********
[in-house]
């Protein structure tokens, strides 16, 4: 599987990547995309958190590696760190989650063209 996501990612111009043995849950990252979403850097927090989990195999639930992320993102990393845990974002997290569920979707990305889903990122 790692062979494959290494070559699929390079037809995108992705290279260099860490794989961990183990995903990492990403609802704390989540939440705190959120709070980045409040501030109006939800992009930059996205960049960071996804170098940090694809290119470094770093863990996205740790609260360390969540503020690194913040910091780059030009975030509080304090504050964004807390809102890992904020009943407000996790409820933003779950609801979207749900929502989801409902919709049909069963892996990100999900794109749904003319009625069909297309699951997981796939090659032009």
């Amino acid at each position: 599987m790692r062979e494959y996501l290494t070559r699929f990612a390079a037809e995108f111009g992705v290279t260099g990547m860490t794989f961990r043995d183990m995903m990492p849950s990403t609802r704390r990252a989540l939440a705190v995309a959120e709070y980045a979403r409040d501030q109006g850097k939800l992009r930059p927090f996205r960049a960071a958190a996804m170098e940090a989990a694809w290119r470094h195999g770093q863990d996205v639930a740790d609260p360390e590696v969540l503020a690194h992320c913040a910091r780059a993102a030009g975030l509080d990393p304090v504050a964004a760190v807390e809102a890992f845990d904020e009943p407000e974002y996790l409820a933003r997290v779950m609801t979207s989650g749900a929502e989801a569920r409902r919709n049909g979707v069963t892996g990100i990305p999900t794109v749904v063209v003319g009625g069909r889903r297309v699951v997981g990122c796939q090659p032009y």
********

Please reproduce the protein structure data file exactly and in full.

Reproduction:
[in-house]
């Protein structure tokens, strides 16, 4: 599987990547995309958190590696760190989650063209 996501990612111009043995849950990252979403850097927090989990195999639930992320993102990393845990974002997290569920979707990305889903990122 790692062979494959290494070559699929390079037809995108992705290279260099860490794989961990183990995903990492990403609802704390989540939440705190959120709070980045409040501030109006939800992009930059996205960049960071996804170098940090694809290119470094770093863990996205740790609260360390969540503020690194913040910091780059030009975030509080304090504050964004807390809102890992904020009943407000996790409820933003779950609801979207749900929502989801409902919709049909069963892996990100999900794109749904003319009625069909297309699951997981796939090659032009």
């Amino acid at each position: 599987m790692r062979e494959y996501l290494t070559r699929f990612a390079a037809e995108f111009g992705v290279t260099g990547m860490t794989f961990r043995d183990m995903m990492p849950s990403t609802r704390r990252a989540l939440a705190v995309a959120e709070y980045a979403r409040d501030q109006g850097k939800l992009r930059p927090f996205r960049a960071a958190a996804m170098e940090a989990a694809w290119r470094h195999g770093q863990d996205v639930a740790d609260p360390e590696v969540l503020a690194h992320c913040a910091r780059a993102a030009g975030l509080d990393p304090v504050a964004a760190v807390e809102a890992f845990d904020e009943p407000e974002y996790l409820a933003r997290v779950m609801t979207s989650g749900a929502e989801a569920r409902r919709n049909g979707v069963t892996g990100i990305p999900t794109v749904v063209v003319g009625g069909r889903r297309v699951v997981g990122c796939q090659p032009y």